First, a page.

A new release, “A People’s Guide to Greater Boston,” tracks 400 years of history in the city through the lens of social and environmental justice. The collection is made up of 165 location-based entries that delve into the details of local movements related to labor, race, abolition, queer rights, and more.
It’s a “radically democratic view” of the city, said coauthor Joseph Nevins.
“We want people to appreciate that the history of Boston is much more than the Freedom Trail and the Revolutionary War,” he said. “The very title of the book suggests that it is indeed the people’s guide and reflects the desires, hopes, and struggles of people on all sides of the power structure.”
The book dives into some lesser-known tidbits that take place in Boston and 12 suburbs, including Waltham, Newburyport, and Salem.
Topics include the life of Malcolm X, who once lived in Nubian Square, the 1840s abolitionist protests in Lynn, and the 1912 Lawrence workers’ movement. Another entry mentions William Lloyd Garrison, the founder of the famed abolitionist newspaper “The Liberator.” Readers will also learn about Antoine Thurel, who set himself on fire on the steps of the State House in 1987 to protest U.S. support in his native Haiti, the 1903 Immigrant Raid Site, and the Great Molasses Flood Site, among other stories.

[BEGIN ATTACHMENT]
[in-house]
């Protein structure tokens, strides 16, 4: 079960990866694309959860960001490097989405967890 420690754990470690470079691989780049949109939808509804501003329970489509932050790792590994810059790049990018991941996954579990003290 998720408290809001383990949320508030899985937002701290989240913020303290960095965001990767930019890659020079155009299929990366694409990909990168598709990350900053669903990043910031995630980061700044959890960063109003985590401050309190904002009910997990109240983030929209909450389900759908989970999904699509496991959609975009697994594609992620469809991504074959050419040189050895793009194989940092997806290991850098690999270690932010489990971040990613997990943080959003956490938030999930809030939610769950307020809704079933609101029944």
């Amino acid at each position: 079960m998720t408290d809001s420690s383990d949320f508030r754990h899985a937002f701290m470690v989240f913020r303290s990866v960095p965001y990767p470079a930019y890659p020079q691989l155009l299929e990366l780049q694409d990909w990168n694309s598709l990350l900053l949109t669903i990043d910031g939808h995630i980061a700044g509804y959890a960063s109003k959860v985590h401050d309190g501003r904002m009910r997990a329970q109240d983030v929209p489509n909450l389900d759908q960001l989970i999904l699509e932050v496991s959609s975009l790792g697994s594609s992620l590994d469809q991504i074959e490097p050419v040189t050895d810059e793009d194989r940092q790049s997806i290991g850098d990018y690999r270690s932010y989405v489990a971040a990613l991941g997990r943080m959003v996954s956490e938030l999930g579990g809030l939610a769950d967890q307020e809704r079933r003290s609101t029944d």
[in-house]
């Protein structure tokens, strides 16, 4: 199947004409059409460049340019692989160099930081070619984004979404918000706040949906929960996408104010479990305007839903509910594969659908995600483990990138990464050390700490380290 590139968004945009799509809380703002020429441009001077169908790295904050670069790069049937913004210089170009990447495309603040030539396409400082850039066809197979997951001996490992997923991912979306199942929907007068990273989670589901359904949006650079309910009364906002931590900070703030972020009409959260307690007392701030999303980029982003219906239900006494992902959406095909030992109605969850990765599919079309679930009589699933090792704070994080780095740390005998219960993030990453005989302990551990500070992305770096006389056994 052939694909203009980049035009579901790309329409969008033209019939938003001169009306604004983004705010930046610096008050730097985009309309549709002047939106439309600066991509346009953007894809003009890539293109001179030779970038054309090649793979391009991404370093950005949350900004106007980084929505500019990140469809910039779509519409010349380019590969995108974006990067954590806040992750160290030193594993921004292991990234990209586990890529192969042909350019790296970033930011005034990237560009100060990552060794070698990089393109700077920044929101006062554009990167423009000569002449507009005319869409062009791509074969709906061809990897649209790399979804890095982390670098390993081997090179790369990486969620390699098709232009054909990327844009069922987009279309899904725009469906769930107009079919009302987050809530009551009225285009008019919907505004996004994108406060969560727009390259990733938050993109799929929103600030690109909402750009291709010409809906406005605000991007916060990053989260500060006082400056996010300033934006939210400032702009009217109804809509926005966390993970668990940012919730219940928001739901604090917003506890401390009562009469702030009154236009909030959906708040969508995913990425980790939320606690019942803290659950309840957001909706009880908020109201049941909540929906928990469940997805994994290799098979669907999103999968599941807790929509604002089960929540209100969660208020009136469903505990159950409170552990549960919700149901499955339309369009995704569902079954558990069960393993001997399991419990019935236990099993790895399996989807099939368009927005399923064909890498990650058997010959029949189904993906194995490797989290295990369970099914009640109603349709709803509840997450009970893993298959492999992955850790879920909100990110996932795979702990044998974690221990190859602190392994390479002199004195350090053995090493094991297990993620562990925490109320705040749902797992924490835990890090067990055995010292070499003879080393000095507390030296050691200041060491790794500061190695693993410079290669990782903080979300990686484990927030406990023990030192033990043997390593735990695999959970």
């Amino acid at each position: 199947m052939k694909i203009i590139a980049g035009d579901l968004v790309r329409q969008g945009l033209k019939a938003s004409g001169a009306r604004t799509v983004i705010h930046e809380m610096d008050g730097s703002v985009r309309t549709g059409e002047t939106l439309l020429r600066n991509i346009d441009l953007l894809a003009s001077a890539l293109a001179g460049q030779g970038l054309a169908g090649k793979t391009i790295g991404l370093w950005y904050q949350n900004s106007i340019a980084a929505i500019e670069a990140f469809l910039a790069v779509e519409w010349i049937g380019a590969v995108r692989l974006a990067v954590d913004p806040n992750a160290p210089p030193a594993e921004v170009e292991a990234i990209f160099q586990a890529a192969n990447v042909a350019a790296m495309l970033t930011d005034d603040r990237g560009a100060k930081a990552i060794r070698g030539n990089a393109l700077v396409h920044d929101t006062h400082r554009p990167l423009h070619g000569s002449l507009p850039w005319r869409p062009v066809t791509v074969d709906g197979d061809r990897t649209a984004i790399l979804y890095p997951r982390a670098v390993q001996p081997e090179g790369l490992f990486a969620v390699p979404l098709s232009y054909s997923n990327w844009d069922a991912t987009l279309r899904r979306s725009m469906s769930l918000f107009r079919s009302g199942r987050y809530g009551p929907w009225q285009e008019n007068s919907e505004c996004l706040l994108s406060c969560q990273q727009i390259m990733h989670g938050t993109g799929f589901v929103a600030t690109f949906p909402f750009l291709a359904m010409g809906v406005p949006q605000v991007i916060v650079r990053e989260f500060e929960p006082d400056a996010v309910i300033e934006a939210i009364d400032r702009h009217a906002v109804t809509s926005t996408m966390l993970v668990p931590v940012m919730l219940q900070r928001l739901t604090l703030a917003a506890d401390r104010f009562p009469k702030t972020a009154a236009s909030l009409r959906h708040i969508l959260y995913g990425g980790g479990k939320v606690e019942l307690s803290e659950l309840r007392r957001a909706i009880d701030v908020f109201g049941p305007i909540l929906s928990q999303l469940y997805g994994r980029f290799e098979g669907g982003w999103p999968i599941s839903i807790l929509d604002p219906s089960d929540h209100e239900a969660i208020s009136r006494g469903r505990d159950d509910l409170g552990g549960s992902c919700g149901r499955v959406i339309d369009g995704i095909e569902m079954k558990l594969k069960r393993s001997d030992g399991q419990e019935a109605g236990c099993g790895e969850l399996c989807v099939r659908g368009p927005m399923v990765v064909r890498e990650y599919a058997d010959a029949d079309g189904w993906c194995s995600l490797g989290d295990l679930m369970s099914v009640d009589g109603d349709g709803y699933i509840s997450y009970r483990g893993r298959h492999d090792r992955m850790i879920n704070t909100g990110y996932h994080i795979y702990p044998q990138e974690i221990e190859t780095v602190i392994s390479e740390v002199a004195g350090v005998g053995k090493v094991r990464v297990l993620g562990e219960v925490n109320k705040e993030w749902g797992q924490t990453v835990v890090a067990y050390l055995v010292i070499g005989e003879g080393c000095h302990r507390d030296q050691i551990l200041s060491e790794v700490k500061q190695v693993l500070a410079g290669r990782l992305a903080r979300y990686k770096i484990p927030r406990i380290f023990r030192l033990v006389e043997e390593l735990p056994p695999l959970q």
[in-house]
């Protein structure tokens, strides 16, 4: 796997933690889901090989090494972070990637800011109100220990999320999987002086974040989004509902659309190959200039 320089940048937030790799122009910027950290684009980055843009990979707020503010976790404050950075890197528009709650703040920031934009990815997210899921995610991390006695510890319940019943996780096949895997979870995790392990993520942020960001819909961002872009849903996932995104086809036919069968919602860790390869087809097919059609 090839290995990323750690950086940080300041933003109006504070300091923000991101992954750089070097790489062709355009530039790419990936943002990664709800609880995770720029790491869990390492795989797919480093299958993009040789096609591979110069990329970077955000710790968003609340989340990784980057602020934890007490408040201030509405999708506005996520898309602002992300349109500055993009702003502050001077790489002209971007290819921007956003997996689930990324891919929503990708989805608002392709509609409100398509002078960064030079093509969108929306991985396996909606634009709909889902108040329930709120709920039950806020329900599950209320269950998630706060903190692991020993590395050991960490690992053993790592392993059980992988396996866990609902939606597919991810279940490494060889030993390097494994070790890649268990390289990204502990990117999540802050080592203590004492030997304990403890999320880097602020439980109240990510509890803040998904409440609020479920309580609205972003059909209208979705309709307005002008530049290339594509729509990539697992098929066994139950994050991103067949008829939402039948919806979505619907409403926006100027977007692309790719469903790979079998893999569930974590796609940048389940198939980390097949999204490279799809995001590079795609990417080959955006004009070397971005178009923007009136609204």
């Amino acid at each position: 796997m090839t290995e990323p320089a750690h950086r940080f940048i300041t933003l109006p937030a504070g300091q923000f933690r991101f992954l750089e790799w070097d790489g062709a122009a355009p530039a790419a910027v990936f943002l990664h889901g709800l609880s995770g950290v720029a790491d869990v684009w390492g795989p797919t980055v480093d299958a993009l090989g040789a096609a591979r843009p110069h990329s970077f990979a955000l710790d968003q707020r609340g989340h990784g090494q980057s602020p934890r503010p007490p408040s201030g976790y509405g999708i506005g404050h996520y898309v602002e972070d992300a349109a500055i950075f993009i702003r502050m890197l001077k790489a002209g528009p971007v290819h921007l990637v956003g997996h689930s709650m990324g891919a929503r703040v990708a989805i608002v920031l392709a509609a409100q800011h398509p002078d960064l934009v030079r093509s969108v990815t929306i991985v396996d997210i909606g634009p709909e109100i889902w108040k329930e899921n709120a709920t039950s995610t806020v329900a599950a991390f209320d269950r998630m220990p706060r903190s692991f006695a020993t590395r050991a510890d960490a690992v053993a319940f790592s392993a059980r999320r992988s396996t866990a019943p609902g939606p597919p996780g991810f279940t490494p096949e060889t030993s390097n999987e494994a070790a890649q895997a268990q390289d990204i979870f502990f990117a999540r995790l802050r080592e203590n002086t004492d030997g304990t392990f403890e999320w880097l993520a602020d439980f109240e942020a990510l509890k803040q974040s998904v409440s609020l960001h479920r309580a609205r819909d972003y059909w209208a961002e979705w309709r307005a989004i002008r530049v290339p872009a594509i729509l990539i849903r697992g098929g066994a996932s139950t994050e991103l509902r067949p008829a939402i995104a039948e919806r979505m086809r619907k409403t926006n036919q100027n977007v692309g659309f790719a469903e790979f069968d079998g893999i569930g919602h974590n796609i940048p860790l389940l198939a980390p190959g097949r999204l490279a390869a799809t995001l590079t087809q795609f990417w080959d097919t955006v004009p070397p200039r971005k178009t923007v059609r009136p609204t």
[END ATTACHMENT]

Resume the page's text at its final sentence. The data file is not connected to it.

Nevins points out that different moments of historical significance have sometimes taken place at the same spots. The first location of Helen Keller’s South Boston school, the Perkins School for the Blind, for example, later served as the site of an influential Vietnam War protest.
“Regardless of whether people in these different protests and movements knew about it, they are connected,” said Nevins.
The publication also lays out six self-guided tours — complete with walking and public transportation directions. One dives into the lavish lives of Boston’s ultra-rich; another focuses on Sacco and Vanzetti, the Italian immigrant anarchists whose execution in Massachusetts set off a string of global protests.
Shortly after “A People’s Guide to Los Angeles” became a success in 2012, author Lauren Pulido reached out to Nevins with news that the book would be expanded into a series. Nevins, a professor of geography at Vassar College, jumped on the opportunity to write the Boston edition. He and coauthors Suren Moodliar, editor of the journal Socialism and Democracy, and Eleni Macrakis, a Vassar graduate and urban planner, began working on the 328-page guide in 2014.
Almost 90 entries were left out of the completed manuscript for the sake of space. These sections will eventually be published online, said Nevins.
“It’s not a comprehensive story,” said Nevins. “It’s rather a suggestive portrait — for the people.”